Students weigh in on future of Erie Diocese


Contributed photo

Mercyhurst students and faculty member Greg Baker pose with Bishop Lawrence Persico in Grove City after the annual dinner and discourse event. Students pictured are Rebecca Harms, Michelle Ahrens, Catherine Rainey, Ryan King, Bridget Jacob, Vivian Suazo, Natalie Merucci, Matthew Jury, Tom Matheson, Anna Warner, Michael Best, Sergio Cortes and Mary Jaskowak.

Catherine Rainey, News editor

Thirteen Mercyhurst students and two members of Campus Ministry staff made the trip to Grove City, PA, to share a meal and participate in an open discussion with Bishop Lawrence Thomas Persico last Friday, Oct. 30.

The dinner and discourse, which occurs annually through the Diocese of Erie, had Catholic students in attendance from a number of local colleges, including Gannon, Allegheny, Grove City, Clarion, Edinboro and Mercyhurst.

The event typically features a question and answer session for students to engage with the bishop. This year, Persico was particularly interested in getting feedback from college students.

“This year’s dinner was different in the sense that the bishop focused on the Diocesan Pastoral Plan and wanted to add the perspectives of college students to the developing plan for how Church will be lived out in the Erie Diocese in the coming decades,” Greg Baker, director of Campus Ministry, said.

After a buffet-style dinner, Deacon Stephen Washek, director of Campus Ministry at Gannon University, presented the results of a survey that the Diocese of Erie had distributed to campus ministers earlier in the semester to give to Catholic students. The surveys asked students about their involvement in and feelings towards the Catholic Church, as well as their own schools’ campus ministry programs.

About 20 of the 60 student responses came from Catholic Mercyhurst students, according to Baker.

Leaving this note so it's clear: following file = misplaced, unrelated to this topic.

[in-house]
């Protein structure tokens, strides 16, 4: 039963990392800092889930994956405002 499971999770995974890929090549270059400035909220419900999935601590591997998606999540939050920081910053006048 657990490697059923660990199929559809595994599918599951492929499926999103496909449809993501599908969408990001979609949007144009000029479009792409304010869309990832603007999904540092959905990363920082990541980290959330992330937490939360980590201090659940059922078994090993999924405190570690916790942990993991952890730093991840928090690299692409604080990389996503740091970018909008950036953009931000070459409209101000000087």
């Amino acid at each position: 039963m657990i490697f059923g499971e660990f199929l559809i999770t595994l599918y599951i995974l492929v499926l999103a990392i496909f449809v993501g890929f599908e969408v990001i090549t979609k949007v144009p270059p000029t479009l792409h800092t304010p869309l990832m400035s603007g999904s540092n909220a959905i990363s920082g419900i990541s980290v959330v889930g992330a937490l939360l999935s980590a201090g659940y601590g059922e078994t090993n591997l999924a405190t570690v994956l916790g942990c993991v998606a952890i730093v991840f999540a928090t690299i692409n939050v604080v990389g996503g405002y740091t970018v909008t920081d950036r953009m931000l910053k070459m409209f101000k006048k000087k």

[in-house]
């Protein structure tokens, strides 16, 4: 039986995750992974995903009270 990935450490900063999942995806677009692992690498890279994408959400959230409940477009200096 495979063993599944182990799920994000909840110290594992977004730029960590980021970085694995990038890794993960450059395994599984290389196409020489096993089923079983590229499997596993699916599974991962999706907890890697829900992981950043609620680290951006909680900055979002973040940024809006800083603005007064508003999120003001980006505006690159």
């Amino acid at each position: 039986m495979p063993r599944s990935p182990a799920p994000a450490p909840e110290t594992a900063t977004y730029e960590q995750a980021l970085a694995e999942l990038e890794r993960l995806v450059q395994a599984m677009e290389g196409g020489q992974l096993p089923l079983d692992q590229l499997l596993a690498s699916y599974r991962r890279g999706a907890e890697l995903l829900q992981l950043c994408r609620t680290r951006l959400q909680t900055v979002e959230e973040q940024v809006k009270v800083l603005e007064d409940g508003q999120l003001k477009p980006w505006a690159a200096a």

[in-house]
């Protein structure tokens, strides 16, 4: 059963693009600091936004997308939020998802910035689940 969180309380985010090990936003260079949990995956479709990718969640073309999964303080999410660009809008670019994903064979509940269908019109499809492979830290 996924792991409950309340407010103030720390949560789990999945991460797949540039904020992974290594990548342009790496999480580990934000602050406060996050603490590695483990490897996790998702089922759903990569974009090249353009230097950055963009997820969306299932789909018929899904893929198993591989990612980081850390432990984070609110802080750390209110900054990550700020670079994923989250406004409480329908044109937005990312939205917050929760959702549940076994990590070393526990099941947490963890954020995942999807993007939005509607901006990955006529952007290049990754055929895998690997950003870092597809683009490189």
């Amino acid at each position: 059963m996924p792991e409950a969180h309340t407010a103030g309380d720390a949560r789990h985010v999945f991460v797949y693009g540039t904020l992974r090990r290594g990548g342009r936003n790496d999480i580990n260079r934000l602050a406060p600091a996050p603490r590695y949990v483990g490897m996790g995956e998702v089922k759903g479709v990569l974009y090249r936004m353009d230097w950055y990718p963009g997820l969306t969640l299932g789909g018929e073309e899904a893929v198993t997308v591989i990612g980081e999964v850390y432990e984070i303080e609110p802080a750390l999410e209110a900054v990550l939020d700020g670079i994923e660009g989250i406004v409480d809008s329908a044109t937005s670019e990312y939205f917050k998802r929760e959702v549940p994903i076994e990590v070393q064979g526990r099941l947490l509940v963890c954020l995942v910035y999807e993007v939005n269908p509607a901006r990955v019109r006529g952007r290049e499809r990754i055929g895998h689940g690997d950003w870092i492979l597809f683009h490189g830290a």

The Erie Diocese and individual campus ministries can utilize the information provided by these surveys to help shape their plans and programs to young people’s needs and desires.

Persico then took the floor to discuss the future of the Diocese of Erie, including the recent decision to restructure the diocese’s Catholic schools. He also recognized the desire to strengthen Catholic education programs designed for students who attend public schools.

“The most important thing that the bishop talked about, in my opinion, was the need for witness,” said Father Jim Piszker, university chaplain, who attended the dinner. “We need to express to one another what our faith means to us and how we can see God working in our lives.”

Baker said he thinks dialogue with the bishop is beneficial for students because it allows them to see how students seek to live out their faith on other campuses.

“It was also especially valuable to recognize, as Bishop Persico alluded to many times, that young adults cannot just ask the church to provide services and make changes; young adults need to step forward to lead and to take an active role in parishes and ministries with which they are involved,” Baker said.

Sophomore Ryan King, who said he enjoyed the dinner overall, had similar views.

“I thought it was very informative and it was encouraging to see so many people who take their faith seriously,” King said. “I also thought the Bishop was very personable and easy to talk to.”

Senior Michelle Ahrens, who attended dinner with Perisco her freshman year, was pleased with this year’s event.

“Freshman year when I went, it was within the first few months of him becoming bishop, so it was a lot of questions like, what’s your favorite color, that kind of thing. I appreciated how this one was a lot more dialogue about relevant issues,” Ahrens said.